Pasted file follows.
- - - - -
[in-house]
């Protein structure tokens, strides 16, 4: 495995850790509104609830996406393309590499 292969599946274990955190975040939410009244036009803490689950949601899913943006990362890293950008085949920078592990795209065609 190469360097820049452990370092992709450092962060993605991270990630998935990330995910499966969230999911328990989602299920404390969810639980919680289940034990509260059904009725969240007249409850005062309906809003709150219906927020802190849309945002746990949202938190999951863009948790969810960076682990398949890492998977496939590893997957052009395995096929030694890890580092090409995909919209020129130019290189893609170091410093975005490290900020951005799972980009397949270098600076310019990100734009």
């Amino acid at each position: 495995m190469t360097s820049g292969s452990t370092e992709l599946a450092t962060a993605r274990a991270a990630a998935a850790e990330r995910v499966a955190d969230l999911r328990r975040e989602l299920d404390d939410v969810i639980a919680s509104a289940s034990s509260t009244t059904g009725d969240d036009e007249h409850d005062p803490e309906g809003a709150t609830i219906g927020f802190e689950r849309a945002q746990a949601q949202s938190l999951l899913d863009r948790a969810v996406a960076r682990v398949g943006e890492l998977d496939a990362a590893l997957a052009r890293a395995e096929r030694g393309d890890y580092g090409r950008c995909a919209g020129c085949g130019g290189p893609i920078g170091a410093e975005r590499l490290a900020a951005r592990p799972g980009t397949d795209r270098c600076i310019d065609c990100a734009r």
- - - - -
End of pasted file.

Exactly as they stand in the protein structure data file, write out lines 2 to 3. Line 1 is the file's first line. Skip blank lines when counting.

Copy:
């Protein structure tokens, strides 16, 4: 495995850790509104609830996406393309590499 292969599946274990955190975040939410009244036009803490689950949601899913943006990362890293950008085949920078592990795209065609 190469360097820049452990370092992709450092962060993605991270990630998935990330995910499966969230999911328990989602299920404390969810639980919680289940034990509260059904009725969240007249409850005062309906809003709150219906927020802190849309945002746990949202938190999951863009948790969810960076682990398949890492998977496939590893997957052009395995096929030694890890580092090409995909919209020129130019290189893609170091410093975005490290900020951005799972980009397949270098600076310019990100734009």
């Amino acid at each position: 495995m190469t360097s820049g292969s452990t370092e992709l599946a450092t962060a993605r274990a991270a990630a998935a850790e990330r995910v499966a955190d969230l999911r328990r975040e989602l299920d404390d939410v969810i639980a919680s509104a289940s034990s509260t009244t059904g009725d969240d036009e007249h409850d005062p803490e309906g809003a709150t609830i219906g927020f802190e689950r849309a945002q746990a949601q949202s938190l999951l899913d863009r948790a969810v996406a960076r682990v398949g943006e890492l998977d496939a990362a590893l997957a052009r890293a395995e096929r030694g393309d890890y580092g090409r950008c995909a919209g020129c085949g130019g290189p893609i920078g170091a410093e975005r590499l490290a900020a951005r592990p799972g980009t397949d795209r270098c600076i310019d065609c990100a734009r």